China boosting coal power despite global plea to cut emissions

While coal’s share of the country’s total energy has fallen from 68% in 2012 to 59% last year, absolute consumption of the fossil fuel has continued to increase. (Image by zhaoliang70 | Shutterstock.com)

Less than four years after China vowed to limit the use of coal and cancelled more than 100 coal power projects, a new study shows the nation — the world’s largest greenhouse gas emitter — is back in love with the fossil fuel.

According to the latest report by Global Energy Monitor, a non-profit group that tracks coal stations, the Asian giant is set to fire up enough coal-based power plants to match the entire capacity of the European Union, which currently sits at 149 gigawatts (GW).

Across the country, 148 GW of coal-fired plants are either being built or are about to begin construction, the study shows. The figure is also higher than the combined 105 gigawatts under construction in the rest of the world, it notes.

While coal’s share of the country’s total energy has fallen from 68% in 2012 to 59% last year, absolute consumption of the fossil fuel has continued to increase in line with a rise in overall local energy demand.

To meet internal needs, the world’s second largest economy has approved new 40 coal mines in the first nine months of this year, while continuing to make use of “green” financing to support coal-related projects.

Last year China’s net additions to its coal fleet were 25.5GW, while the rest of the world saw a net decline of 2.8GW as more plants were closed than were built.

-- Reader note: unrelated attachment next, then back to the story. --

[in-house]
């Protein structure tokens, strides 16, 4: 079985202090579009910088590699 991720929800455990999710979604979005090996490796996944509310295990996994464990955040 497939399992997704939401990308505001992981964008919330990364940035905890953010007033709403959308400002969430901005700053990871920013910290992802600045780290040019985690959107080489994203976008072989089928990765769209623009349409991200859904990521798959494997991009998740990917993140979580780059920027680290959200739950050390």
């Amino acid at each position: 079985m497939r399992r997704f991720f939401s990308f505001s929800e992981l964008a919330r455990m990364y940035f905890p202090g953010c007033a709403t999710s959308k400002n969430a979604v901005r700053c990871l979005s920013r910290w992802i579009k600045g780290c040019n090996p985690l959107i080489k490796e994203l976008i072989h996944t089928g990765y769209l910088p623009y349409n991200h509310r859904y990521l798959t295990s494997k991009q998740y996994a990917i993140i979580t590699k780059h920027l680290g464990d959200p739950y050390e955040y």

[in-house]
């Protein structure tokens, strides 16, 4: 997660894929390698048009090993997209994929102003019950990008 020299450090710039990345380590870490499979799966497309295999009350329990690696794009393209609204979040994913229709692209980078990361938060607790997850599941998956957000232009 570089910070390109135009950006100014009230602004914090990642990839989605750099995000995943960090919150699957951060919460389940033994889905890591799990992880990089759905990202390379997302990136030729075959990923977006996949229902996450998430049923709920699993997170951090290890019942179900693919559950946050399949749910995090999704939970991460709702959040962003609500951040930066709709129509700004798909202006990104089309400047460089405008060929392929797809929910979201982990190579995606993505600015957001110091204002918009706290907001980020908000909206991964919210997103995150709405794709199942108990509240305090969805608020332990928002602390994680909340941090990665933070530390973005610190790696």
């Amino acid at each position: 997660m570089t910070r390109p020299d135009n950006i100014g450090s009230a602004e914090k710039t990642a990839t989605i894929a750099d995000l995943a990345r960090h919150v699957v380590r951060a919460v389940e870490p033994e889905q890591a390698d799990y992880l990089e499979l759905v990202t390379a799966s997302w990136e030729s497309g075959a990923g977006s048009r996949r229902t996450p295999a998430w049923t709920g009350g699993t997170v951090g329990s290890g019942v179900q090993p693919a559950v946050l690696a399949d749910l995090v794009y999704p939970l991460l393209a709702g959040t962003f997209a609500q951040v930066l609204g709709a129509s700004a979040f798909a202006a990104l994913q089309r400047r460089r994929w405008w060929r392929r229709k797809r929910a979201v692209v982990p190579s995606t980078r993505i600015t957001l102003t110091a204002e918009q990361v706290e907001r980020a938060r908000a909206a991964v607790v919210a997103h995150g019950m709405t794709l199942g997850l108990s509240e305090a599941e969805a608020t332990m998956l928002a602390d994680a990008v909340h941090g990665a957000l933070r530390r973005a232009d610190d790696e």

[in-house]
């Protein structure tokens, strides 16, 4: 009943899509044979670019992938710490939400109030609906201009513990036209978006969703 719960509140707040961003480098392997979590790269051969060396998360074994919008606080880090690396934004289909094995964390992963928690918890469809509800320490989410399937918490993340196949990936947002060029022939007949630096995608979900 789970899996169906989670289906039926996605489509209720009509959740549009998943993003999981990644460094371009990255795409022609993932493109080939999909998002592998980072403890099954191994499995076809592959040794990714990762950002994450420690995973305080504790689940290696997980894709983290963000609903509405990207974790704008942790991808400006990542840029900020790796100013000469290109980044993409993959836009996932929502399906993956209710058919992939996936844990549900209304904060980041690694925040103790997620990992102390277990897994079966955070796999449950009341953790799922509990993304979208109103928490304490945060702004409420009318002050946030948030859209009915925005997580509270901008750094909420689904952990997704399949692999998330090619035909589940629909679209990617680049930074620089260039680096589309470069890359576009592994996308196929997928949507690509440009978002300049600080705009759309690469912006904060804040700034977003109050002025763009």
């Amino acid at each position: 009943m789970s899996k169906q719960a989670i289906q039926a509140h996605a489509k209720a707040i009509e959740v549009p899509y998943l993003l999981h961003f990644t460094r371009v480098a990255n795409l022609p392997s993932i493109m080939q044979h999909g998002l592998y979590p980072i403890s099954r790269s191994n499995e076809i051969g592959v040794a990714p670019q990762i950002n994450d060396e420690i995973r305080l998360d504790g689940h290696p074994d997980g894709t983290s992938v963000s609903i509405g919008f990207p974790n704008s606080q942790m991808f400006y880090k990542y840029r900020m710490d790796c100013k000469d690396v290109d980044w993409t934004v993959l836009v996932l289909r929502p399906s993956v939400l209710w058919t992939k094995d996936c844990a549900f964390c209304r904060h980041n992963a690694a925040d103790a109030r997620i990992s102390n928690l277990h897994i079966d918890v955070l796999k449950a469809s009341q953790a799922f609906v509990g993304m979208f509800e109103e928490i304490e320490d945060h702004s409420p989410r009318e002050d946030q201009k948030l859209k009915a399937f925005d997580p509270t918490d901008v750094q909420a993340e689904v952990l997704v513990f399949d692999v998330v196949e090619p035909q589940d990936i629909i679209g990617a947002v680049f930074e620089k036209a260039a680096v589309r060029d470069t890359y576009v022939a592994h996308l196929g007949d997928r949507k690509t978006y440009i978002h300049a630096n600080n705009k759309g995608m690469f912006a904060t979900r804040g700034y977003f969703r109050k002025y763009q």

“To meet Paris climate goals, climate scientists say global coal power needs to be reduced 70% by 2030 and phased out completely by 2050,” Christine Shearer, one of the authors of the report, said. “China’s proposal to continue adding new coal power capacity through 2035 flies directly in the face of these needed emission reductions, and jeopardizes global climate goals.”

Miners take the lead

Top mining companies have been reducing or eliminating their exposure to coal on environmental grounds. Rio Tinto (ASX, LON: RIO), the world’s second largest miner, fully exited the coal sector in March 2018, with the sale of its Kestrel coal mine in Australia to private equity manager EMR Capital and Indonesia’s Adaro Energy for $2.25 billion.

Rival BHP (ASX, NYSE:BHP) took a step in the same direction in July, revealing it had been mulling options to divest its thermal coal business, which includes assets in Australia and Colombia.

China has almost 148 gigawatts of coal-fired capacity under active construction or likely to be resumed. That almost matches the European Union’s 150 gigawatts of existing coal fleet capacity 

Shareholders at world’s largest mining company, however, don’t seem too keen to ditch coal. In early November, Australian investors voted against a plan that would have seen BHP leave lobby groups that promote policies at odds with the goals of the Paris climate accord. The agreement, signed in 2016 by almost 200 nations, aims at reducing emissions of gases that contribute to global warming.

Australia’s South32 (ASX, LON, JSE:S32), which spun out of BHP in 2015, is another company to have recently kissed the fossil fuel goodbye. In early November, it sold its thermal coal operations to Seriti Resources and two trusts, for 100 million rand ($6.78 million) upfront.

Last week, Anglo American (LON AAL) became the latest top miner to signal a departure from coal in the near future. The company, already on a trajectory away from thermal coal lowered its 2021 target for the commodity to 26 million tonnes from a previous goal of as much as 30 million tonnes.

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